Examples: Leaders saying ‘I don’t know, let’s figure it out together’ “ I was not right,  you were’ ‘ I take responsibility here, it is not on you’ are great examples of a leader owning up. 

This might be helpful: How emotional intelligence helps you become a better leader

7.  Model curiosity. Every member can’t be on the same page in every discussion. Operating from a stance of respect for the other, asking questions to gain clarity is vital. Get candid and curious about other’s thought processes. “Tell me more”, “I’d like to know more, can you clarify this?”, “Interesting, can you please elaborate” are some examples.

 

8.  Use ‘teaching moments ‘ and ‘learning moments’ as part of your leadership style. Moments of failure, roadblocks, and breakdowns are great teaching and learning moments. Speak about how one can adopt a new lens to solve/ improve issues. Using a problem like this will only boost the morale of the team.

Wherever possible, treat mistakes lightly. This will open teams and leaders to reflect and discuss learnings from the situation. It builds a growth mindset in the team.  Read more about this here.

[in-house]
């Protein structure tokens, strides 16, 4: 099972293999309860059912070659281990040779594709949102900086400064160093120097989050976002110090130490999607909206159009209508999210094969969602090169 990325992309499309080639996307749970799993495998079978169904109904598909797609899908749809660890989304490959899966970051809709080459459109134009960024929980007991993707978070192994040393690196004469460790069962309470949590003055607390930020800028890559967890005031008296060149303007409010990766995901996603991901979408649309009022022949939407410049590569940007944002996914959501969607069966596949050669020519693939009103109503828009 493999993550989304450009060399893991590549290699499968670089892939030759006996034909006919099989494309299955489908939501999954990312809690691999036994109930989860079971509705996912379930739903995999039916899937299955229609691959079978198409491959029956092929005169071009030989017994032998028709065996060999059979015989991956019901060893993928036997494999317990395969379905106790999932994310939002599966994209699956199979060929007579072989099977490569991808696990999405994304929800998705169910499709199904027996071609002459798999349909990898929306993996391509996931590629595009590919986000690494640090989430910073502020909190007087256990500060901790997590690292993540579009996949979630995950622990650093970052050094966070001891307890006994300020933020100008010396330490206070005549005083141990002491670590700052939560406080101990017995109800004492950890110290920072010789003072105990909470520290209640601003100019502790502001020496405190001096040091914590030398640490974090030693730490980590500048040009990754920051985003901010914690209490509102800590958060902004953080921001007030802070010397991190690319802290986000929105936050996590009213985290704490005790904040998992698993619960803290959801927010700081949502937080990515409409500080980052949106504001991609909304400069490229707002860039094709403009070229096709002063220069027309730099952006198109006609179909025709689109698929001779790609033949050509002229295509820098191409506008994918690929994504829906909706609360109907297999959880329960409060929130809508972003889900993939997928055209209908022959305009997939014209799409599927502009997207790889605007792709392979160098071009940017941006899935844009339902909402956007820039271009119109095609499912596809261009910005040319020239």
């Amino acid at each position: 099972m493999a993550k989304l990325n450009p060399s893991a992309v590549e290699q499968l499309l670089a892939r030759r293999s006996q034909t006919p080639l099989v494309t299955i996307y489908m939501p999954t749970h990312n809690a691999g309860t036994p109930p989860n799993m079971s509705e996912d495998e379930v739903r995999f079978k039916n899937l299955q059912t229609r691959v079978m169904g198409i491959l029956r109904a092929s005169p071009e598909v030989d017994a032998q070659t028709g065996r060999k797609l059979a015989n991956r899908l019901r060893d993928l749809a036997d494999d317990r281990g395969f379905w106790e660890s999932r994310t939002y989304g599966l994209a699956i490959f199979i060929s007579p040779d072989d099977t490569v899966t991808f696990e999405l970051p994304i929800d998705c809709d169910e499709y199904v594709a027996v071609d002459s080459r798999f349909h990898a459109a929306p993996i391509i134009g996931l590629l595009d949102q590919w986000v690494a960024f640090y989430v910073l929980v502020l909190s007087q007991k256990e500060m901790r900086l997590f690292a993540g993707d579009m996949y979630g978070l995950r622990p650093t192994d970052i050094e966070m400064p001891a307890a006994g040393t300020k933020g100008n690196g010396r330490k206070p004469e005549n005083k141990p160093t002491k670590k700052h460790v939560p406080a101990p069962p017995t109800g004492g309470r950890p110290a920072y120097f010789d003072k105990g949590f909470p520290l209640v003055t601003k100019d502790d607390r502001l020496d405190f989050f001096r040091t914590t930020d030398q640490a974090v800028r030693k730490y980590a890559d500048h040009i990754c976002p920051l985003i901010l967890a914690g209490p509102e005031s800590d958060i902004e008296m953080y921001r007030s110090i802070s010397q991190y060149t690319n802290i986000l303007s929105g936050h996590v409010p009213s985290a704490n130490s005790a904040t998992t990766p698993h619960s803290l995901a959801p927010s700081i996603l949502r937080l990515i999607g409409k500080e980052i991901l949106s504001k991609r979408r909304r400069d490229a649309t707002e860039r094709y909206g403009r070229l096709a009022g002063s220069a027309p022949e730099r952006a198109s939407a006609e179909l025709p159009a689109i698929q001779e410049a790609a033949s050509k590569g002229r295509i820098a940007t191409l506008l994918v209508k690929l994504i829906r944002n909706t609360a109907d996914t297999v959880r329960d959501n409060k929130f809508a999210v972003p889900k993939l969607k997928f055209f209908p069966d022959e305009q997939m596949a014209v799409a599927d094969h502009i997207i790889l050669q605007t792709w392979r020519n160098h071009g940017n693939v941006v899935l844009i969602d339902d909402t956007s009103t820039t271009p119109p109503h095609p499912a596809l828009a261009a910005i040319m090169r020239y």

9.  Clear, candid, and direct conversations. If someone speaks without saying what they want, ask questions to make it clear for everyone. Having written documentation of safety decisions taken in the team is useful. When uncomfortable, we should ask questions to understand the situation better. Use direct language yourself. Enquire, clarify and use data to support directness.

Psychological safety takes time and clear role modeling by leaders. Watch me speak about psychological safety in this video.

What have been your ways of providing safety to your team?

 

Connected Read:

How Leaders Can Create a Safe-to-Fail Environment at Work?

Sailaja Manacha

Sailaja Manacha

Sailaja Manacha, a Master certified Coach from ICF, is known for her programs and coaching methods that combine psychology with leadership practices. In her work, Sailaja draws from Psychology, Ontology, NLP and Spiritual frameworks as well as rich, real-world experiences.